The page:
September 4 – Middletown 366

1890

Bankers’ Nine Win!

We’re not sure what they won, though …

The Bankers' Nine
The Bankers’ Nine

 

The Bankers' Nine - back of photograph
The Bankers’ Nine – back of photograph

1899

Poisoned at a Wedding Feast

Middletown, Conn., Sept. 4.–Death may be the result of a wedding feast that was given here yesterday. Twenty-five persons were poisoned, and one, a woman, is still in a critical condition.

It was a social event of importance, the marriage of Harry Fisher and Miss E. Parmlee. The principal people in town were there. After the ceremony a large reception was given at the home of the bride’s parents. There were congratulatory speeches and good things to eat and drink.

It may have been the ice cream caused the trouble. If so the discovery will relieve the affair of all disquieting mystery. Tyro-toxicon, or ice cream poisoning, is an established danger entirely independent of evil intent. Prof. Atwater of Wesleyan college, who is learned in the chemistry of articles of food, has taken the remains of the cream for analysis.

From the Leader-Democrat (Springfield, Missouri), Tuesday, September 5, 1899.

August 17 – Middletown 366

1776

General Parson’s Fight

Samuel Holden Parsons home in Middletown
Samuel Holden Parsons home in Middletown

On this day, Brigadier General Samuel Holden Parsons of Middletown commanded more than 2500 men and participated in the fighting against the British commander Lord Sterling at Battle Hill in Brooklyn, New York. He was also credited with being the first Colonial leader to call for a meeting of a Continental Congress of the American colonies. He was a member of the board of officers who tried and sentenced to death Benedict Arnold’s accomplice Major John Andre. At war’s end, he returned to Middletown to resume his law practice and was elected to the General Assembly. Later he moved to Ohio and was appointed the first chief judge of the Northwest Territory.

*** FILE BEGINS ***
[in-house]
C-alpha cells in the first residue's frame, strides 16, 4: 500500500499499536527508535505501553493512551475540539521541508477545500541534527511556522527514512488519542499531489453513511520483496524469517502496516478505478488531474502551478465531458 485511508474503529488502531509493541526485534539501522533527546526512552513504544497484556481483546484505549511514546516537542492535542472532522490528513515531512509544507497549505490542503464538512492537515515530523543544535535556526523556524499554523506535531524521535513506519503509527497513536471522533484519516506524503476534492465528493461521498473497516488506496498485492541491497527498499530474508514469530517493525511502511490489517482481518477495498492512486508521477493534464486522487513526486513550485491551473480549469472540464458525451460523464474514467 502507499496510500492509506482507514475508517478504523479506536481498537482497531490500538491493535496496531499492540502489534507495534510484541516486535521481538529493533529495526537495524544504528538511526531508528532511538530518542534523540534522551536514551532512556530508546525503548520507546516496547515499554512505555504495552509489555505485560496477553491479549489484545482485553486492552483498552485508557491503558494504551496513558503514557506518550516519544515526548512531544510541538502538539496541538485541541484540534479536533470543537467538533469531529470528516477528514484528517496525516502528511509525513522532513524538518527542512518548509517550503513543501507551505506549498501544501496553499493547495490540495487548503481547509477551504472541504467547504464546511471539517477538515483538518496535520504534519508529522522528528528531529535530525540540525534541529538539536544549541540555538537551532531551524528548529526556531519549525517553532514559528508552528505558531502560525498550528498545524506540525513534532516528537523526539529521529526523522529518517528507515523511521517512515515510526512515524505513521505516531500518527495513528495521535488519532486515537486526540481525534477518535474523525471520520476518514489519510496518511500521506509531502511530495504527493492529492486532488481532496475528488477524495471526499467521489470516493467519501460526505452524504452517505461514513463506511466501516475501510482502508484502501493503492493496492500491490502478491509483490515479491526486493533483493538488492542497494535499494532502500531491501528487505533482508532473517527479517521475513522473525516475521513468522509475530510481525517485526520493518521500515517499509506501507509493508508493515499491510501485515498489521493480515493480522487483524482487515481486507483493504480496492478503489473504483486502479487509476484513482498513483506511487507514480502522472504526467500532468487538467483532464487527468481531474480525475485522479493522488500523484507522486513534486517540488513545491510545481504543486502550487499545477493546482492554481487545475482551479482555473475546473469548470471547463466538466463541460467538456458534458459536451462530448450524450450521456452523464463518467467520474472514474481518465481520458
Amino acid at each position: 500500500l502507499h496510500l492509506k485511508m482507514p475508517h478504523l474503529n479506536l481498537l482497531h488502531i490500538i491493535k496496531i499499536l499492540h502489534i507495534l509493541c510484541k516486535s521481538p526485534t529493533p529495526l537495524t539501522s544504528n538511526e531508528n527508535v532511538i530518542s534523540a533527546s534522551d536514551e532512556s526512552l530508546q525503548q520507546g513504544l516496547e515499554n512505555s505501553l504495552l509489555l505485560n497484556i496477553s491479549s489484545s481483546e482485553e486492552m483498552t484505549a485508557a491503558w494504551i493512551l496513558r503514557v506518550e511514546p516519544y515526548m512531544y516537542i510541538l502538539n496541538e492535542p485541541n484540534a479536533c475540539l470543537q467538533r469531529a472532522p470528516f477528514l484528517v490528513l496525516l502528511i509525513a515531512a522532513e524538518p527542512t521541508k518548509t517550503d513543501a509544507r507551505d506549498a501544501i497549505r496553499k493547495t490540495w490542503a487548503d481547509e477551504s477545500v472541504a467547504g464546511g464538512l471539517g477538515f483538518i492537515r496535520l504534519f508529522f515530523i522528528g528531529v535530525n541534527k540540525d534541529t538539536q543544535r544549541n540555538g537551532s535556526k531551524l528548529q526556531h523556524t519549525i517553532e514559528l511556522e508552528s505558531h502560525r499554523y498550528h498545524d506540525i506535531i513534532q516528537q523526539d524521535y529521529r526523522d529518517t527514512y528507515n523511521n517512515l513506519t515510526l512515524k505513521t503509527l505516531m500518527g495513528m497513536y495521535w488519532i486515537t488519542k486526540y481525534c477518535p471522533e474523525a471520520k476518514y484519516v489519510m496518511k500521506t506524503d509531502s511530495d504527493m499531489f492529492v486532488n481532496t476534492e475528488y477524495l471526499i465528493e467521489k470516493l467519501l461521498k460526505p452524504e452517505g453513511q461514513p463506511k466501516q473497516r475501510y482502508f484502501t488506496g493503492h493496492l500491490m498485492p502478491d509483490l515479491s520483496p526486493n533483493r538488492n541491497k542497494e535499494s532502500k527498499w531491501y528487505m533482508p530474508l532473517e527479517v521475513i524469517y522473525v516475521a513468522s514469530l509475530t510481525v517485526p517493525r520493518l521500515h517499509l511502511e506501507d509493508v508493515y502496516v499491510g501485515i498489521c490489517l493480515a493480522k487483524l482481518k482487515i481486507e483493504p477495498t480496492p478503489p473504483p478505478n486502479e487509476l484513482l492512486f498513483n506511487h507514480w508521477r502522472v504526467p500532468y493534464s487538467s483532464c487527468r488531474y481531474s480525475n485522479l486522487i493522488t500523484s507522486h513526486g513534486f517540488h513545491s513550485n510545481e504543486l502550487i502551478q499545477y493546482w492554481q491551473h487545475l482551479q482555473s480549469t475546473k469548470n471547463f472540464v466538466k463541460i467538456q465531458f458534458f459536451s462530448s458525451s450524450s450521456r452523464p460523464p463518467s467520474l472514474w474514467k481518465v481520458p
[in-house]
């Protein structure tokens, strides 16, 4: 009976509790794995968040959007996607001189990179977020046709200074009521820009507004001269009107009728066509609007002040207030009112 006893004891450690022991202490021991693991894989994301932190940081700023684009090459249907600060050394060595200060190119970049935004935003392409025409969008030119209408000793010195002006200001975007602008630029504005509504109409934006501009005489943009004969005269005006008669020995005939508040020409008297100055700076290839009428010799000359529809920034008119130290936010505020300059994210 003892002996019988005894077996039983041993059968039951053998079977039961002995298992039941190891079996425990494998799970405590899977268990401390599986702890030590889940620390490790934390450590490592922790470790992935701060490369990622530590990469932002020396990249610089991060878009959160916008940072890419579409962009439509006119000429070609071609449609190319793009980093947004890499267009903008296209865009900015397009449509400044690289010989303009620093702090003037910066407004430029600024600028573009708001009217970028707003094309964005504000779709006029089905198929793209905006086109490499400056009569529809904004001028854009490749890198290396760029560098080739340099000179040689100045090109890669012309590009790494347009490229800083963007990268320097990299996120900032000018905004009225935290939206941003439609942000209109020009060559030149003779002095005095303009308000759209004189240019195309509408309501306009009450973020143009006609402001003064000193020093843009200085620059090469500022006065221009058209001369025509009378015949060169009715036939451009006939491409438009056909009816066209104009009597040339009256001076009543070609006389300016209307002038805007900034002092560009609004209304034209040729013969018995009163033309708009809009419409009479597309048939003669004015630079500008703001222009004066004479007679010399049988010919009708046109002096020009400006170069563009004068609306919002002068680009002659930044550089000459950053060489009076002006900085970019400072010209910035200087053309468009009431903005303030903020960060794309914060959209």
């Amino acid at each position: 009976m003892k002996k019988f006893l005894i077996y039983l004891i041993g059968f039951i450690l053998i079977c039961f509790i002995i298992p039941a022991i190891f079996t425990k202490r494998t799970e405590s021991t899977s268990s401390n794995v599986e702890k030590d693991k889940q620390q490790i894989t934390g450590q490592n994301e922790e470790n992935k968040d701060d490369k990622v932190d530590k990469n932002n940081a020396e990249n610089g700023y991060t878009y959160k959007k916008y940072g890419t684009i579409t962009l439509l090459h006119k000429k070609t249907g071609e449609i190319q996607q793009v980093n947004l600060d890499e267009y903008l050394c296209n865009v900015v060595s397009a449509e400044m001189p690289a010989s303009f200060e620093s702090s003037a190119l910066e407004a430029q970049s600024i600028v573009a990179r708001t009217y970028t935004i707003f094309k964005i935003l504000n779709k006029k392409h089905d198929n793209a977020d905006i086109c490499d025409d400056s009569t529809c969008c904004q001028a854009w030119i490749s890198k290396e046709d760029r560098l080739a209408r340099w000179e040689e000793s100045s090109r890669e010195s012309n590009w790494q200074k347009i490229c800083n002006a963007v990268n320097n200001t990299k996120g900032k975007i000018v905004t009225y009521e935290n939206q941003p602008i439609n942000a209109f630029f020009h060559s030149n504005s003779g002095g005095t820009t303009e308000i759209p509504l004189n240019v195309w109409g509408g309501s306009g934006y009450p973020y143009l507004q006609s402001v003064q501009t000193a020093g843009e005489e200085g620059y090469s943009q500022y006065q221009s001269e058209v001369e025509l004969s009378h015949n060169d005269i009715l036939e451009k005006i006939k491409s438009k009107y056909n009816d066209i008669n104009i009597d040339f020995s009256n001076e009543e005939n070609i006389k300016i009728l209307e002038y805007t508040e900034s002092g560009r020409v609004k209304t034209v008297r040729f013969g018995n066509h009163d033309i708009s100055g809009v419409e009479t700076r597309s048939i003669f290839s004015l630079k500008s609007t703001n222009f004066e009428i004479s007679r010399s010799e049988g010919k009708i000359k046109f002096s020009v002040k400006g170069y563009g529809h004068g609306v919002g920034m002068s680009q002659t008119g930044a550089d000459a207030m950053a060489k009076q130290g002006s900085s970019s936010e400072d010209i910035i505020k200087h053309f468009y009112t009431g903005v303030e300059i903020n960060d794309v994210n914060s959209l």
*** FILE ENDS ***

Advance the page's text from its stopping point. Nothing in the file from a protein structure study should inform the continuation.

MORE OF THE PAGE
Story contributed by Deborah Shapiro.


1882

Turtle Story

In 1818 Alfred Hubbard, who lives in Long Hill society, Middletown, Conn., caught a box turtle, marked it with his initials, A. H., 1818, and let it go. It was not seen again until 1846, when his son, S. C. Hubbard, found it and marked it S. C. H., 1846. Another son discovered the turtle in 1851 and marked it F. W. H., 1851. Since that time it has not been seen until recently, when another son found the old veteran in his father’s garden among the strawberry plants. He also marked him E. N. H., 1882, and set him at liberty.

From The Democratic Press (Ravenna, Ohio), August 17, 1882.

August 15 – Middletown 366

1851

Stephen Olin Passes Away

Wesleyan's Olin Library, named for Olin père et fils
Wesleyan’s Olin Library, named for Olin père et fils.

Stephen Olin was born on March 2, 1797 and was an American educator and minister. He graduated from Middlebury College and was later ordained into the Methodist Episcopal Church. Olin was elected the second president of Wesleyan University. However, he postponed his presidency and served as the third president due to chronic illness. While at Wesleyan, Olin attempted to fix the university’s financial crisis and consolidated the curriculum. Olin died in Middletown on August 16, 1851 as his demanding schedule took a toll on his fragile state of health. His son went on to attend and graduate from Wesleyan University.

Story contributed by Kimberly Singh.


1892

Captain Miller Found

Discovered in a Field Fearfully Bruised, Almost Naked and Incoherent.

Middletown, Conn., Aug. 15.–Captain Harvey Miller, for whom all Middletown has been searching since last Friday morning, was found at 6 o’clock last night in a pasture field belonging to J. C. Marvin. He was fearfully bruised and scratched and was lying on the grass without raiment, save a shift. He is alive and will probably recover.

When Mr. Marvin approached him he recognized him and asked to be taken home, also for food. Mr. Marvin summoned aid and drove the rescued man to Rockfalls, where medical aid was summoned. Miller is conscious and able at times to talk, but much of his talk is incoherent, and he is entirely unable to give an intelligible account of his wanderings since Thursday night.